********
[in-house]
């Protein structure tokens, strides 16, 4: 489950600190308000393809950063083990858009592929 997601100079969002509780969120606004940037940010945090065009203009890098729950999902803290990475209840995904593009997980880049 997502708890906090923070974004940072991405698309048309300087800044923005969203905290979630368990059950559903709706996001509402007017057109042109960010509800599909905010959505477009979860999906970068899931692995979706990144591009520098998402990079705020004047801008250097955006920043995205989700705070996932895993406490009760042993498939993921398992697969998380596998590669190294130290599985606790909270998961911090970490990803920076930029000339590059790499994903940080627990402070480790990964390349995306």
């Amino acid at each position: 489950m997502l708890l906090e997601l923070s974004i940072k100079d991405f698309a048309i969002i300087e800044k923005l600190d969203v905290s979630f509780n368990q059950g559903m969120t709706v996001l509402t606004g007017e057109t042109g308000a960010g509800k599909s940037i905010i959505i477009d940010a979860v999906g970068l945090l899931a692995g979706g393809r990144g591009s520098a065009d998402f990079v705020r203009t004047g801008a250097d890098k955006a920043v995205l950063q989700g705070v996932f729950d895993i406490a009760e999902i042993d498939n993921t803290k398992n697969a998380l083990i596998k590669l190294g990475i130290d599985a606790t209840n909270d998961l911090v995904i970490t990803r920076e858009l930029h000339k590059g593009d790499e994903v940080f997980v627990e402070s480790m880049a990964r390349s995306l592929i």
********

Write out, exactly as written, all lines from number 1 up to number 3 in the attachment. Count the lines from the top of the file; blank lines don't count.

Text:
[in-house]
């Protein structure tokens, strides 16, 4: 489950600190308000393809950063083990858009592929 997601100079969002509780969120606004940037940010945090065009203009890098729950999902803290990475209840995904593009997980880049 997502708890906090923070974004940072991405698309048309300087800044923005969203905290979630368990059950559903709706996001509402007017057109042109960010509800599909905010959505477009979860999906970068899931692995979706990144591009520098998402990079705020004047801008250097955006920043995205989700705070996932895993406490009760042993498939993921398992697969998380596998590669190294130290599985606790909270998961911090970490990803920076930029000339590059790499994903940080627990402070480790990964390349995306």
């Amino acid at each position: 489950m997502l708890l906090e997601l923070s974004i940072k100079d991405f698309a048309i969002i300087e800044k923005l600190d969203v905290s979630f509780n368990q059950g559903m969120t709706v996001l509402t606004g007017e057109t042109g308000a960010g509800k599909s940037i905010i959505i477009d940010a979860v999906g970068l945090l899931a692995g979706g393809r990144g591009s520098a065009d998402f990079v705020r203009t004047g801008a250097d890098k955006a920043v995205l950063q989700g705070v996932f729950d895993i406490a009760e999902i042993d498939n993921t803290k398992n697969a998380l083990i596998k590669l190294g990475i130290d599985a606790t209840n909270d998961l911090v995904i970490t990803r920076e858009l930029h000339k590059g593009d790499e994903v940080f997980v627990e402070s480790m880049a990964r390349s995306l592929i």